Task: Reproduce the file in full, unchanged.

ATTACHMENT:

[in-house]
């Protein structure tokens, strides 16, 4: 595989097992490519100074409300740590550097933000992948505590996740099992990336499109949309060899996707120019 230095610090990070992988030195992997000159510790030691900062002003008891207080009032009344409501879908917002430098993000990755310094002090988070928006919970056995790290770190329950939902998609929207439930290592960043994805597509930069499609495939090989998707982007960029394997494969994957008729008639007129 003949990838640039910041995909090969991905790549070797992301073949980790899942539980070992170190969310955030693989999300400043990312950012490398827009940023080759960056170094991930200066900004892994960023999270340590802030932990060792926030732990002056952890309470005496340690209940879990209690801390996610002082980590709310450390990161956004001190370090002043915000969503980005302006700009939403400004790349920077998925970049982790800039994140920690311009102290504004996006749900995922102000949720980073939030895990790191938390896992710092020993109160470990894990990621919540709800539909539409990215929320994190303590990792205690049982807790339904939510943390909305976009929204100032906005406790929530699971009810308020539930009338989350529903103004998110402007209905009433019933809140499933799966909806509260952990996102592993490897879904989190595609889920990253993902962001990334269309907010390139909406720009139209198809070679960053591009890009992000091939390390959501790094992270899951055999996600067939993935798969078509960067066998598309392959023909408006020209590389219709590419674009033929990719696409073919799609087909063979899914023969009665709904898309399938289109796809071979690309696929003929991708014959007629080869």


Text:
[in-house]
């Protein structure tokens, strides 16, 4: 595989097992490519100074409300740590550097933000992948505590996740099992990336499109949309060899996707120019 230095610090990070992988030195992997000159510790030691900062002003008891207080009032009344409501879908917002430098993000990755310094002090988070928006919970056995790290770190329950939902998609929207439930290592960043994805597509930069499609495939090989998707982007960029394997494969994957008729008639007129 003949990838640039910041995909090969991905790549070797992301073949980790899942539980070992170190969310955030693989999300400043990312950012490398827009940023080759960056170094991930200066900004892994960023999270340590802030932990060792926030732990002056952890309470005496340690209940879990209690801390996610002082980590709310450390990161956004001190370090002043915000969503980005302006700009939403400004790349920077998925970049982790800039994140920690311009102290504004996006749900995922102000949720980073939030895990790191938390896992710092020993109160470990894990990621919540709800539909539409990215929320994190303590990792205690049982807790339904939510943390909305976009929204100032906005406790929530699971009810308020539930009338989350529903103004998110402007209905009433019933809140499933799966909806509260952990996102592993490897879904989190595609889920990253993902962001990334269309907010390139909406720009139209198809070679960053591009890009992000091939390390959501790094992270899951055999996600067939993935798969078509960067066998598309392959023909408006020209590389219709590419674009033929990719696409073919799609087909063979899914023969009665709904898309399938289109796809071979690309696929003929991708014959007629080869």